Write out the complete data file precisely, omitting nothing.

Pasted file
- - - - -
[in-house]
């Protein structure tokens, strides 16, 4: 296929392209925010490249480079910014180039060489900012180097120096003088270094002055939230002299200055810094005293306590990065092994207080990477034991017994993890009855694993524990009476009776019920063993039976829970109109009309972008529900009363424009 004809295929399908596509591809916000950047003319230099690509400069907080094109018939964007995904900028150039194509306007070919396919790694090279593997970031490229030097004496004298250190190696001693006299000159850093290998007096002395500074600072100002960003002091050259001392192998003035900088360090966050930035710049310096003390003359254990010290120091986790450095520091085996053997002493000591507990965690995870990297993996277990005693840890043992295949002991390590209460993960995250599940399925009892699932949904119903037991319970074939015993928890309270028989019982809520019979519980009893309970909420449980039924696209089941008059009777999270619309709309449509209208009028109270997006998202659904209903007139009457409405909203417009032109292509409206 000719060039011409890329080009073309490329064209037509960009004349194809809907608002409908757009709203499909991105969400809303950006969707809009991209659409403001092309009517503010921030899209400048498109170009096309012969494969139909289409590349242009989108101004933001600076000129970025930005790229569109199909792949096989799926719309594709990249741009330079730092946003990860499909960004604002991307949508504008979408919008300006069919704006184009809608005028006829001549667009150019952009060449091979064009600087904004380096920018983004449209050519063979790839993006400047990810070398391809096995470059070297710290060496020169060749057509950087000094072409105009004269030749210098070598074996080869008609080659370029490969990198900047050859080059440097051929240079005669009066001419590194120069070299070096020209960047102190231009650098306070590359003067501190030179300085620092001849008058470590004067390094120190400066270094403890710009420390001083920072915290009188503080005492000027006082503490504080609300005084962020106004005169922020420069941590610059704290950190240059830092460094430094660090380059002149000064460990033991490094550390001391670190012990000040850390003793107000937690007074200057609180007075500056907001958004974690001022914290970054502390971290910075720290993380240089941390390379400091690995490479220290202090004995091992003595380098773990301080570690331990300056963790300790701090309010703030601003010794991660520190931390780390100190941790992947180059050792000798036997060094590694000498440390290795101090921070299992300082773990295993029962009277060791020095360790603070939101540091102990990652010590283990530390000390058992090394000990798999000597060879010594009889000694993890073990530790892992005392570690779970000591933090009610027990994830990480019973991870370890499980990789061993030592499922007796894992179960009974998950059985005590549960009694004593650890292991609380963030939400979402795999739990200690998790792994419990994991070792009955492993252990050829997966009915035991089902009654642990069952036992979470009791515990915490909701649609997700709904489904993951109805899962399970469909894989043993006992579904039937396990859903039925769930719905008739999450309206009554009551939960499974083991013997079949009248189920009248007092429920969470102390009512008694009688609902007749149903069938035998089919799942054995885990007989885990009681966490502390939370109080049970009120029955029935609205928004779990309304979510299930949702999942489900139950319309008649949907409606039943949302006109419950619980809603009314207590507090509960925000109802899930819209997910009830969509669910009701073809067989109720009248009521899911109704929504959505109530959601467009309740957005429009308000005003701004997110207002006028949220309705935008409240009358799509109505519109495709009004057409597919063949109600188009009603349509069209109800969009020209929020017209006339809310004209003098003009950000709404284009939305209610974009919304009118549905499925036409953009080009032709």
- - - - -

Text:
[in-house]
């Protein structure tokens, strides 16, 4: 296929392209925010490249480079910014180039060489900012180097120096003088270094002055939230002299200055810094005293306590990065092994207080990477034991017994993890009855694993524990009476009776019920063993039976829970109109009309972008529900009363424009 004809295929399908596509591809916000950047003319230099690509400069907080094109018939964007995904900028150039194509306007070919396919790694090279593997970031490229030097004496004298250190190696001693006299000159850093290998007096002395500074600072100002960003002091050259001392192998003035900088360090966050930035710049310096003390003359254990010290120091986790450095520091085996053997002493000591507990965690995870990297993996277990005693840890043992295949002991390590209460993960995250599940399925009892699932949904119903037991319970074939015993928890309270028989019982809520019979519980009893309970909420449980039924696209089941008059009777999270619309709309449509209208009028109270997006998202659904209903007139009457409405909203417009032109292509409206 000719060039011409890329080009073309490329064209037509960009004349194809809907608002409908757009709203499909991105969400809303950006969707809009991209659409403001092309009517503010921030899209400048498109170009096309012969494969139909289409590349242009989108101004933001600076000129970025930005790229569109199909792949096989799926719309594709990249741009330079730092946003990860499909960004604002991307949508504008979408919008300006069919704006184009809608005028006829001549667009150019952009060449091979064009600087904004380096920018983004449209050519063979790839993006400047990810070398391809096995470059070297710290060496020169060749057509950087000094072409105009004269030749210098070598074996080869008609080659370029490969990198900047050859080059440097051929240079005669009066001419590194120069070299070096020209960047102190231009650098306070590359003067501190030179300085620092001849008058470590004067390094120190400066270094403890710009420390001083920072915290009188503080005492000027006082503490504080609300005084962020106004005169922020420069941590610059704290950190240059830092460094430094660090380059002149000064460990033991490094550390001391670190012990000040850390003793107000937690007074200057609180007075500056907001958004974690001022914290970054502390971290910075720290993380240089941390390379400091690995490479220290202090004995091992003595380098773990301080570690331990300056963790300790701090309010703030601003010794991660520190931390780390100190941790992947180059050792000798036997060094590694000498440390290795101090921070299992300082773990295993029962009277060791020095360790603070939101540091102990990652010590283990530390000390058992090394000990798999000597060879010594009889000694993890073990530790892992005392570690779970000591933090009610027990994830990480019973991870370890499980990789061993030592499922007796894992179960009974998950059985005590549960009694004593650890292991609380963030939400979402795999739990200690998790792994419990994991070792009955492993252990050829997966009915035991089902009654642990069952036992979470009791515990915490909701649609997700709904489904993951109805899962399970469909894989043993006992579904039937396990859903039925769930719905008739999450309206009554009551939960499974083991013997079949009248189920009248007092429920969470102390009512008694009688609902007749149903069938035998089919799942054995885990007989885990009681966490502390939370109080049970009120029955029935609205928004779990309304979510299930949702999942489900139950319309008649949907409606039943949302006109419950619980809603009314207590507090509960925000109802899930819209997910009830969509669910009701073809067989109720009248009521899911109704929504959505109530959601467009309740957005429009308000005003701004997110207002006028949220309705935008409240009358799509109505519109495709009004057409597919063949109600188009009603349509069209109800969009020209929020017209006339809310004209003098003009950000709404284009939305209610974009919304009118549905499925036409953009080009032709």